"Well who else would it be, Sir Harry? No one else has the number or knows the code name Ernestine. Slipping a bit, aren't you? And you are being inconvenient. Did you know that in Stieg Larsson's novels he is actually naming names? And peeling a number of dangerous Swedish onions? I am really beginning to think that his heart attack might have been --"

"Forget that. It's being looked into. Now, as per our agreement, I need an analysis of that Israeli cock-up in the Mediterranean, the Gaza Flotilla thing. Causing no end of trouble."

"I'll get on it." (I really had no choice after receiving a British diplomatic passport from Sir Harry. Just zip through airports, I do.)

"And with speed, Ernestine, with speed."

"Oh, all right." I cut the connection. and told Irving that now would be a good time for cocktails, and that I would appreciate any input he might have. He was, after all, ex-Mossad.

Later in the evening, I had done about all I could do short of interrogating all the players in a small room equipped with certain devices that 24's Jack Bauer would get all excited about. Not possible, of course, but I did the best I could.

I prefaced the report with an anecdote to illustrate the difficulty of any easy answers.

A Canadian was at a Muskoka beach one day, and spotted a weird looking bottle nestled among some rocks. Sitting down on an outcrop, he held it to the sun, and wondered what it had contained. He gave it a rub. Lo and behold a cloud emerged from the top, and a genie emerged.

"No shit!" said the Canadian. "Does this mean I get three wishes?"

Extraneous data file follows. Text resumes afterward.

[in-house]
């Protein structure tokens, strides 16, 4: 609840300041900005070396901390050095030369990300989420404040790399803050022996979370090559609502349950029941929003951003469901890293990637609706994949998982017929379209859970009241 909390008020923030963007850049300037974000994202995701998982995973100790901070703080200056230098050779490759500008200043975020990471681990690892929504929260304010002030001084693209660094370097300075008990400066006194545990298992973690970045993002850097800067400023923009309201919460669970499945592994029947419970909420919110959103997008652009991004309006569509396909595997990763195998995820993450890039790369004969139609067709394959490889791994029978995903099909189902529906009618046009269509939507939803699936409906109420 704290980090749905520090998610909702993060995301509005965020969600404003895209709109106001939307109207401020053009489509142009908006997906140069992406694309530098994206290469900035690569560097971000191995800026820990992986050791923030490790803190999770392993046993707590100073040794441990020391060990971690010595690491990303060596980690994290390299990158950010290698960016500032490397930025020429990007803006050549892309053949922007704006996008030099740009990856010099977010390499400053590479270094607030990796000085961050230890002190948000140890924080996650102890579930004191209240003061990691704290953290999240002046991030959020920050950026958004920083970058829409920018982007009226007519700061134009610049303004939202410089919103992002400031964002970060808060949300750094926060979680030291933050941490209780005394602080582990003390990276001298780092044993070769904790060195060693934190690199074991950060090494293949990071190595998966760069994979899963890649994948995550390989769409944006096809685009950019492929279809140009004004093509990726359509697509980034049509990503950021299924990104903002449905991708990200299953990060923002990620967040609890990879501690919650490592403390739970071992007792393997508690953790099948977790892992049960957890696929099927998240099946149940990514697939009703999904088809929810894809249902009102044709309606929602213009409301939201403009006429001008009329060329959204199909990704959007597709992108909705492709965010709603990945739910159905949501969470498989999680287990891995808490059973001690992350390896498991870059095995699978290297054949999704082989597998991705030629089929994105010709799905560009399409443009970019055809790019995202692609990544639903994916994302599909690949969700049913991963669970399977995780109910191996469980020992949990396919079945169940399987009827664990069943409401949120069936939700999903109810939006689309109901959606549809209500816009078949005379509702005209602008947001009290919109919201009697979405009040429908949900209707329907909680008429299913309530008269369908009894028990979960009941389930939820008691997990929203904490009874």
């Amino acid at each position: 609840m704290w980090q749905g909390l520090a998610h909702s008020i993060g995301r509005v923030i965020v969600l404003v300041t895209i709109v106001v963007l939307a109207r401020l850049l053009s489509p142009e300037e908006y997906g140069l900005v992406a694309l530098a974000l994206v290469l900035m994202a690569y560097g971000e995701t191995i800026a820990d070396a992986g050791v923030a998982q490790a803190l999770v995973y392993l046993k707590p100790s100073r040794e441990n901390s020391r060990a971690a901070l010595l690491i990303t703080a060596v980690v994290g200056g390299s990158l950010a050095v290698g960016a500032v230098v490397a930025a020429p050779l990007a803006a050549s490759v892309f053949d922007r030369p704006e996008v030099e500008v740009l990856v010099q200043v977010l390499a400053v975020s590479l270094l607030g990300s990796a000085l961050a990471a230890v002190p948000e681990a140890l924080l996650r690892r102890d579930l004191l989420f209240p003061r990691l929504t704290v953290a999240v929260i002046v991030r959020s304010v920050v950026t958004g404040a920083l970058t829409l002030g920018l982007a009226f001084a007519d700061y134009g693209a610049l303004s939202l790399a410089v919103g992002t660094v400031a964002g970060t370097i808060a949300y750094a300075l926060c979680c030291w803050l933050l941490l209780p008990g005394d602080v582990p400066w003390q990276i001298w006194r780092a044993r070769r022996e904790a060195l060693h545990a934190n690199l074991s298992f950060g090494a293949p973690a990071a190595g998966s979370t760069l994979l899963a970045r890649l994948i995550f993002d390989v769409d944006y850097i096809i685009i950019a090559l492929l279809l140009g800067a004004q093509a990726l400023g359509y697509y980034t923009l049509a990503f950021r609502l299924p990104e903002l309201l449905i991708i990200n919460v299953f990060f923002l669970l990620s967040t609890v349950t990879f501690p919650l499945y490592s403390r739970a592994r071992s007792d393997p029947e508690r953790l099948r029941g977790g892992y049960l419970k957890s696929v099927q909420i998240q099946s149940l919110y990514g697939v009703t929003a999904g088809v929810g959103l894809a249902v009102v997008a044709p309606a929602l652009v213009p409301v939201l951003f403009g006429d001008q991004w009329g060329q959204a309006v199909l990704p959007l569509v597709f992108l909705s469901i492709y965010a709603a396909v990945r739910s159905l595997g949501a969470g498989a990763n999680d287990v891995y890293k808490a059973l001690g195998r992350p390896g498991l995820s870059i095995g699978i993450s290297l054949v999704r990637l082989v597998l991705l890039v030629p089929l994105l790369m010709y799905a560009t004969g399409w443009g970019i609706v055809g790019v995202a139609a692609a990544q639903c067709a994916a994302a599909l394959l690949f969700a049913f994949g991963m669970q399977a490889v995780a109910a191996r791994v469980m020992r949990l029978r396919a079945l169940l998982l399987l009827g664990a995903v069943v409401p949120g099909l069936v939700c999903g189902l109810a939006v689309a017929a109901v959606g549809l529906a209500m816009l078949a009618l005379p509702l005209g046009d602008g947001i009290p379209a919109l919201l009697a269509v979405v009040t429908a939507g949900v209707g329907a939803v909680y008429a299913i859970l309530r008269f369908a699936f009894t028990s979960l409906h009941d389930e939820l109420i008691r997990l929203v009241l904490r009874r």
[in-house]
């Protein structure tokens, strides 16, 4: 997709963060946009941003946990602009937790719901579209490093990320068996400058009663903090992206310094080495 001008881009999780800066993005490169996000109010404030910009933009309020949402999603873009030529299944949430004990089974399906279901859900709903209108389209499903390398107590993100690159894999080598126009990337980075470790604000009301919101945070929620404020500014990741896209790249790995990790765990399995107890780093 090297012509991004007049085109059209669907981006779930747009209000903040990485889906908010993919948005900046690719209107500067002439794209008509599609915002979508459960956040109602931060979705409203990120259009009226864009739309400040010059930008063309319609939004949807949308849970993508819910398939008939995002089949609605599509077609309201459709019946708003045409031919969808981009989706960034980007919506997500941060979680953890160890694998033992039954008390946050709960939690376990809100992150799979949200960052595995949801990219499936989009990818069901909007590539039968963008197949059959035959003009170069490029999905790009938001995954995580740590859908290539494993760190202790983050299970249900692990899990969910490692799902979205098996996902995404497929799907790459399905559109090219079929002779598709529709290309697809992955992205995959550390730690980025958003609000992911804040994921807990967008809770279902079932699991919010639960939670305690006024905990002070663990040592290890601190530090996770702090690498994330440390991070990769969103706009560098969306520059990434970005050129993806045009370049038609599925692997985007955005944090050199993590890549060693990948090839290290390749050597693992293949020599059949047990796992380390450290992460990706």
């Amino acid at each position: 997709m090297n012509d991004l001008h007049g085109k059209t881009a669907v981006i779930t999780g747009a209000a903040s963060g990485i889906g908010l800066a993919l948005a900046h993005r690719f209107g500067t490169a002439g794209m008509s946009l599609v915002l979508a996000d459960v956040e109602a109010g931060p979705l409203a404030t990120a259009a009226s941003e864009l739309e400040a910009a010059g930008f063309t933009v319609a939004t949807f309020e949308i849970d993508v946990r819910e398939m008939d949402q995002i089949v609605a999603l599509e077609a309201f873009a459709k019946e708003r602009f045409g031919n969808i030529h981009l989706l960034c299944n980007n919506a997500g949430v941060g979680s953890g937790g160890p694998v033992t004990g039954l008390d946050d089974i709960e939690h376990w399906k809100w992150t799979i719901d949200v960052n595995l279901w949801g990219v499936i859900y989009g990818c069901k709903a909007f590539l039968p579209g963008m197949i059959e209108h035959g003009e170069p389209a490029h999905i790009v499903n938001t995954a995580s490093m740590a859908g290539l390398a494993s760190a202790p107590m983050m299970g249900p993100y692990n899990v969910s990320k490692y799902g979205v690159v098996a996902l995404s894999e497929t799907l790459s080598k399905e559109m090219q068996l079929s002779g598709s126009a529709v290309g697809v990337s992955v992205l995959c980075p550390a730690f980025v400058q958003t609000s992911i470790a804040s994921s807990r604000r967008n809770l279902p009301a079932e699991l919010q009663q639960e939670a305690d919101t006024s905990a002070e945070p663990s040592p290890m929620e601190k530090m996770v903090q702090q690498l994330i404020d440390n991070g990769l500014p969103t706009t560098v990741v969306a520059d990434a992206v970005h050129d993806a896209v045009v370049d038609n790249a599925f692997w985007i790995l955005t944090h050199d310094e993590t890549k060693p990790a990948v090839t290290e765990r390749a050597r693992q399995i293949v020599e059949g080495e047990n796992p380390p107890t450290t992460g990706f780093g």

"It does," replied the genie. "What is your first?"

"A beer would be nice. Dos Equos if you have it."

"I do." A bottle materialized in the Canadian's hand. "Your second wish?"

The Canadian was now giving this whole thing some deep thought. "A beautiful girl would be nice...."

Immediately a drop dead gorgeous blonde appeared beside him, looking ravishing in Dior, and murmured, "I think I can make you very happy."

The Canadian did not doubt this for a minute, but now was afflicted with a sense of guilt. (This happens a lot to Canadians.) "Well," he said to the genie, "So far I've just thought about myself. What about, say, peace in the Middle East?"

A large map of the Middle East suddenly appeared, and the genie studied it for some time. Finally he said sadly, "Your request is too difficult. But I can, however, grant you another wish."

"Oh," said the Canadian. "Very well then. How about that this year the Toronto Maple Leafs win the Stanley Cup?"

The genie thought for a long time, then said, "Let me see that map again."

All of which goes to show that the Middle East is a difficult nut to crack, and Israel is smack in the middle. The interrupted flotilla apparently was transporting sincere activists who were trying to better the position of Gaza citizens, but also a goodly amount of military hardware and people prepared to use it. This Israel would not allow, although the country had to be aware that in the court of world opinion, Israel is always presumed guilty and then is found guilty.

Irving and I hashed this out for some time. In his opinion, and I concurred, Israel desperately need a coalition of the Likud, Kadima and Labor parties, while marginalizing the radical, fringe groups who are only there because the Constitution says they must be. The three leaders in Irving's opinion have the competence that would enable Israel to regain its earlier, well-regarded standing in the world. As Irving put it, "When he was young, we loved him."

So my report to Sir Harry urged him (and any others he could co-opt) to pressure Netanyahu, Tzipi Livni and Simon Peres to, as the Nike ad goes, JUST DO IT. Go back to the 1967 borders, withdraw from those idiotic settlements, and duck under the covers with Saudi Arabia and Egypt. Won't solve it all -- reasonable, non-violent solutions are not what religious fanatics want, although such solutions do terrify them -- but it is taking a sad song, and making it a little better.

Right, Jude?